The Planetary Astronomer: Charles F. ("Chick") Capen

Charles F. Capen was a well-known and respected astronomer whose astronomical career spanned over 50 years. His life long collection of astronomical books and papers have been relocated from his home to the Roper Mountain Science Center in Greenville, South Carolina. Presented during the lecture were slides of his library room and the other facilities at the Science Center. In the early morning hours of May 28, 1986 Chick Capen passed away in his home in Cuba Missouri after suffering an acute asthmatic attack.

Martian Crater Named for Charles F. "Chick" Capen:

After his passing two decades ago a 70 km crater on Mars has been named for the American astronomer Charles F. (“Chick”) Capen. Crater Capen is located at 6.57ºN, 345.73ºW, in Arabia, about 10° north of Schiaparelli.

WHO WAS CHARLES F. ("CHICK") CAPEN, JR.?

Charles F. Capen (1926-1986) was an internationally known scientist and lecturer. Members of the Association of Lunar especially knew him and Planetary Observers (ALPO), he was one of the few professional astronomers who contributed to the organization and served as Mars Section Recorder for 17 years. Chick, as we all knew Charles Capen, was a pioneer in the study of the Solar System. He helped to establish or construct four major astronomical observatories and was responsible for planning their observational programs and training their personnel. Capen was well known for his vast collection of scientific literature, especially astronomical books and papers.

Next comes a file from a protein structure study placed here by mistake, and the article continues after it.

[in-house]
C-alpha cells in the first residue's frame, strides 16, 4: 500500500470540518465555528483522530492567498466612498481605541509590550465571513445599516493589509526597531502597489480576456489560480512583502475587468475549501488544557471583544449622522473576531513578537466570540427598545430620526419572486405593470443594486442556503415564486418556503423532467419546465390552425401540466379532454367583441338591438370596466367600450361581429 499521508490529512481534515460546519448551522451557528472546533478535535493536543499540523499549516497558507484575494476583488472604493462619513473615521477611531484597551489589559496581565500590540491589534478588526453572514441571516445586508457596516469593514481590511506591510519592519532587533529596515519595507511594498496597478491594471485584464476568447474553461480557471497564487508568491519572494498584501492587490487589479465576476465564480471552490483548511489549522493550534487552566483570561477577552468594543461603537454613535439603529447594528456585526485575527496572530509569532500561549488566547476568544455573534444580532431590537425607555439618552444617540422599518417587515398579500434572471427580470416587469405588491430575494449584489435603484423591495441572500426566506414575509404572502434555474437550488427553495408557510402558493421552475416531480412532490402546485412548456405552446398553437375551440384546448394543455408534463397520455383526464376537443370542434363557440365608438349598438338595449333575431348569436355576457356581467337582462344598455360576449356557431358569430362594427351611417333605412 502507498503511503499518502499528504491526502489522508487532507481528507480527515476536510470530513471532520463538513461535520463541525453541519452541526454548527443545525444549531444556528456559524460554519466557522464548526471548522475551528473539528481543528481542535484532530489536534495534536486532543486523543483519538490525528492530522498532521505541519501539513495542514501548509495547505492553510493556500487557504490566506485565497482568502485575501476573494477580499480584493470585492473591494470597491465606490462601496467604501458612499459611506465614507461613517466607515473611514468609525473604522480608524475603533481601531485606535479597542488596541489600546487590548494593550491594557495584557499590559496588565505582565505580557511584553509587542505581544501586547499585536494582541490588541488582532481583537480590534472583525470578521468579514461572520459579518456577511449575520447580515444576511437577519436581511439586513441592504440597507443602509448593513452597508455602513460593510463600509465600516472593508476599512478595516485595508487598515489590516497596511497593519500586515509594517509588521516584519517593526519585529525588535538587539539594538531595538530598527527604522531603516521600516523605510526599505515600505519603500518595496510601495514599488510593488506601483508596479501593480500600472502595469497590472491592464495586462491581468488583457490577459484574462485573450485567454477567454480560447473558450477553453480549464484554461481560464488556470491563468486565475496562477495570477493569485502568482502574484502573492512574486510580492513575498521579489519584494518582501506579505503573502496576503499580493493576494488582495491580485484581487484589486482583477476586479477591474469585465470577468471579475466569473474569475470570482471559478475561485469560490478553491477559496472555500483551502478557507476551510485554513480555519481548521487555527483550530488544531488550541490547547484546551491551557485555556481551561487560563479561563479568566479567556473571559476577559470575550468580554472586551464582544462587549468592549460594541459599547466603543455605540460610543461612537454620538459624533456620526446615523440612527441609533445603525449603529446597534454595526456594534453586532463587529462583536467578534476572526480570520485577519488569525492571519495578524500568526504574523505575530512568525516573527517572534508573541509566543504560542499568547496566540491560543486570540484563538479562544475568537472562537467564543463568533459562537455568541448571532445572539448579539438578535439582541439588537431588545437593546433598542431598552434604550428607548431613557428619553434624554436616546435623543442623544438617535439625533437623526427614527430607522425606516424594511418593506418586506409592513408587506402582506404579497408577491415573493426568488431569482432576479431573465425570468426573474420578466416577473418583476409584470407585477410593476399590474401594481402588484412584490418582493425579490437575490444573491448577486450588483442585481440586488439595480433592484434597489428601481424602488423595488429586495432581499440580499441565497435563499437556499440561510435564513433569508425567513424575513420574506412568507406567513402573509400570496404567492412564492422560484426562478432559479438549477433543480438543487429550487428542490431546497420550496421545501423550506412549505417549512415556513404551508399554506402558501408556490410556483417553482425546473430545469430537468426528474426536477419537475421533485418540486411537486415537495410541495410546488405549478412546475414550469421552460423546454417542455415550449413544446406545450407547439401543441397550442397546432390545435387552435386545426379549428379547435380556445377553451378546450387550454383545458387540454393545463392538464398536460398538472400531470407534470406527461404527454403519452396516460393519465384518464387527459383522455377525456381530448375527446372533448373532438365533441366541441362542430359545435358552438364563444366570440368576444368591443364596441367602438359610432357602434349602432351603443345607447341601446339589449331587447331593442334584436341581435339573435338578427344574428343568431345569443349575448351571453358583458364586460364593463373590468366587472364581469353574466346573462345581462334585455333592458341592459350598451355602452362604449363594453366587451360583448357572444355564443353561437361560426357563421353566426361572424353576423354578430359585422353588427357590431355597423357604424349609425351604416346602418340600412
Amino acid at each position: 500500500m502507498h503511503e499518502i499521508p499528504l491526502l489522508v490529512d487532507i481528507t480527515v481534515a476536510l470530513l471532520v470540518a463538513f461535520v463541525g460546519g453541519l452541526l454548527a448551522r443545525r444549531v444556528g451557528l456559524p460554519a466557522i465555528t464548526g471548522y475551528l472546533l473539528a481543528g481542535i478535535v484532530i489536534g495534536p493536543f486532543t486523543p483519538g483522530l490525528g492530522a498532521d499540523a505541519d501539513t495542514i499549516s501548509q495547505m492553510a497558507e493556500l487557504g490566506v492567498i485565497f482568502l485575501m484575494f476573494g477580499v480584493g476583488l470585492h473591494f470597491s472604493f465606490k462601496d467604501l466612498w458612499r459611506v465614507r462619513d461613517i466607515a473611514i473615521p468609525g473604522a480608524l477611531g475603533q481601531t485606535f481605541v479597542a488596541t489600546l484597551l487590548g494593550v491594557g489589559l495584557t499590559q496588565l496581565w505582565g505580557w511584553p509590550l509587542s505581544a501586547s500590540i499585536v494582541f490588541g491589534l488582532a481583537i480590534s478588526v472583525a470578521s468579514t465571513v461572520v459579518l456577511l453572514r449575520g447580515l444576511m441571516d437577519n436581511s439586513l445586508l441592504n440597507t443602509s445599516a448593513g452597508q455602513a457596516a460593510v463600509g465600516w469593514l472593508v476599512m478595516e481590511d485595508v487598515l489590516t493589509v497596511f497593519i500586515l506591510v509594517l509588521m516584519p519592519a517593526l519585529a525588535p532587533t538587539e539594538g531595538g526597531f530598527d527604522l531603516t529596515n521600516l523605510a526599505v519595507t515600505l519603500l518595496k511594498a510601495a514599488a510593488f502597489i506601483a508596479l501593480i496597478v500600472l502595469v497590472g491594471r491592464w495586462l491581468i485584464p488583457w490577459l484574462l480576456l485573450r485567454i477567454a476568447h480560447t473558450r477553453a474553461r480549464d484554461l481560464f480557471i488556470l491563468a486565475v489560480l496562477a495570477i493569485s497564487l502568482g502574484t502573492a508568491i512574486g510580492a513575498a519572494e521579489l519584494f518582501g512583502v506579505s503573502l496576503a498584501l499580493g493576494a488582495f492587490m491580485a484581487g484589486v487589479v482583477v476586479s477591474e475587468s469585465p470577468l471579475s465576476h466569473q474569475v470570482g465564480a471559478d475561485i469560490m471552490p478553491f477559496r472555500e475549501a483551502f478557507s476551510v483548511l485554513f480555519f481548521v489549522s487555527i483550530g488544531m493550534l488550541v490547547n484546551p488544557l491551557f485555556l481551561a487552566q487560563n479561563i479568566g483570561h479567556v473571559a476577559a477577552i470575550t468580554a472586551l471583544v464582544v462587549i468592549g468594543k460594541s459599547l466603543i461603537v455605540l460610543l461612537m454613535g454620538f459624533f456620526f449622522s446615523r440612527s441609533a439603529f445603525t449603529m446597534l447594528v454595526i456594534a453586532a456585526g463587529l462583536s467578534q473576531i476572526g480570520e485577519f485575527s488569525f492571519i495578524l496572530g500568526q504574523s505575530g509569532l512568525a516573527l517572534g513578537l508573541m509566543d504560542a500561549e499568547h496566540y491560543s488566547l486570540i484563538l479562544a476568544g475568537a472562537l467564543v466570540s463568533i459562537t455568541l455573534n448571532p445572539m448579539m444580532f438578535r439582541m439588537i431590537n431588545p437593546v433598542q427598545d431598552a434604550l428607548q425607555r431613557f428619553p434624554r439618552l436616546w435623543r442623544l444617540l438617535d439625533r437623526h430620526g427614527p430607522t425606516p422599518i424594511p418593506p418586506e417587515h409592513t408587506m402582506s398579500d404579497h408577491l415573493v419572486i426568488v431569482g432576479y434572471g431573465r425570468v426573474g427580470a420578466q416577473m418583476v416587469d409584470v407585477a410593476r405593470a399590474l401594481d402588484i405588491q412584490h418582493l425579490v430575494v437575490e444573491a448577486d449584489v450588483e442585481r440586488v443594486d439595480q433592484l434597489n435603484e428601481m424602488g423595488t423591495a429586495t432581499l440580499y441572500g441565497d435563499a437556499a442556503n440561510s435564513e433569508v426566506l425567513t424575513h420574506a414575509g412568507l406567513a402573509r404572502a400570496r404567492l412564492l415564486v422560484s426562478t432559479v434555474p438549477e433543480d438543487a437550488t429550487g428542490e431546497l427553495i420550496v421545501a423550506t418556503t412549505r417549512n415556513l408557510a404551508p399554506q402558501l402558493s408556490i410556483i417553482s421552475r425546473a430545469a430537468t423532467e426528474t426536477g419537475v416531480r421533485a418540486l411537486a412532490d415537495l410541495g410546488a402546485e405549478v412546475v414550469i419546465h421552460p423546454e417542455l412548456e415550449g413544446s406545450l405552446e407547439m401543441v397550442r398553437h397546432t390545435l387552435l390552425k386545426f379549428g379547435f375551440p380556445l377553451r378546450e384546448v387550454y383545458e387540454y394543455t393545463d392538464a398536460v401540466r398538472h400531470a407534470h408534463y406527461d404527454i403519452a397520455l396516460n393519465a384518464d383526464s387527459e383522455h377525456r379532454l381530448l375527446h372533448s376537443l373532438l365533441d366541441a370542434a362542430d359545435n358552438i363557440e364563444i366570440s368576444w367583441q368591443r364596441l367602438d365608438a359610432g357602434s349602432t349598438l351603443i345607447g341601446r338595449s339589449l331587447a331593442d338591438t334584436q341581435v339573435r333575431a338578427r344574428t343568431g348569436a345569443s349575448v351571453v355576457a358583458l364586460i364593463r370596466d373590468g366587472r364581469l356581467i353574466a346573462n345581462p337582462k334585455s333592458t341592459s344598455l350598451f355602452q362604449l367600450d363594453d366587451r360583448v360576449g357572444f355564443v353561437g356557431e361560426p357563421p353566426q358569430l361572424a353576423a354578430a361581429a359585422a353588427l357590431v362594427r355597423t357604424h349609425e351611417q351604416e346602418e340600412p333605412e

He was born at Gilman, Illinois on January 1, 1926. During high school, he began to study the Red Planet Mars with a port-able telescope. After high school, Capen went on to earn two diplomas from Spartan College of Aeronautics in 1945-1949 and was a tactical squadron flight instructor with the Army Air Force during the Korean War. He later gave up his love of aviation for astronomy and acquired five years of geophysical and astrophysical education from New Mexico State University, University of Illinois, and Indiana University.